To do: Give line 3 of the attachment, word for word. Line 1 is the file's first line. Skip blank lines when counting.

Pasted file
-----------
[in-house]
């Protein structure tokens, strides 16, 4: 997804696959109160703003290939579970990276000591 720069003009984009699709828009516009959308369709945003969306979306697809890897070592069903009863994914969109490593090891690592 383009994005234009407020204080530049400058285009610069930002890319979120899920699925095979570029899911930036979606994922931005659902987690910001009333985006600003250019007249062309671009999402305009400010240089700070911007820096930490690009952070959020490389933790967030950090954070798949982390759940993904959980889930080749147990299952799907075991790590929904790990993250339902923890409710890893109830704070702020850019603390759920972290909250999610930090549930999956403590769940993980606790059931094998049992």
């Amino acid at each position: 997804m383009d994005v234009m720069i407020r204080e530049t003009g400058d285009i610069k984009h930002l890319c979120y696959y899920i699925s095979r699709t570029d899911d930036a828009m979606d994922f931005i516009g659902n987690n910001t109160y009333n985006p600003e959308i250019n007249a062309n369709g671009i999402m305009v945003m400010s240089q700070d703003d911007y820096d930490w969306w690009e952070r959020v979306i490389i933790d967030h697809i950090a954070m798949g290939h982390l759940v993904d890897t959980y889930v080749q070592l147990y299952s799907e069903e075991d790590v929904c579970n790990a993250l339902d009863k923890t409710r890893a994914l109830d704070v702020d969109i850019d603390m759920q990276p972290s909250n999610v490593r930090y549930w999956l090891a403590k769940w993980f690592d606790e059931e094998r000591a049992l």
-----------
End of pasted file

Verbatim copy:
């Amino acid at each position: 997804m383009d994005v234009m720069i407020r204080e530049t003009g400058d285009i610069k984009h930002l890319c979120y696959y899920i699925s095979r699709t570029d899911d930036a828009m979606d994922f931005i516009g659902n987690n910001t109160y009333n985006p600003e959308i250019n007249a062309n369709g671009i999402m305009v945003m400010s240089q700070d703003d911007y820096d930490w969306w690009e952070r959020v979306i490389i933790d967030h697809i950090a954070m798949g290939h982390l759940v993904d890897t959980y889930v080749q070592l147990y299952s799907e069903e075991d790590v929904c579970n790990a993250l339902d009863k923890t409710r890893a994914l109830d704070v702020d969109i850019d603390m759920q990276p972290s909250n999610v490593r930090y549930w999956l090891a403590k769940w993980f690592d606790e059931e094998r000591a049992l």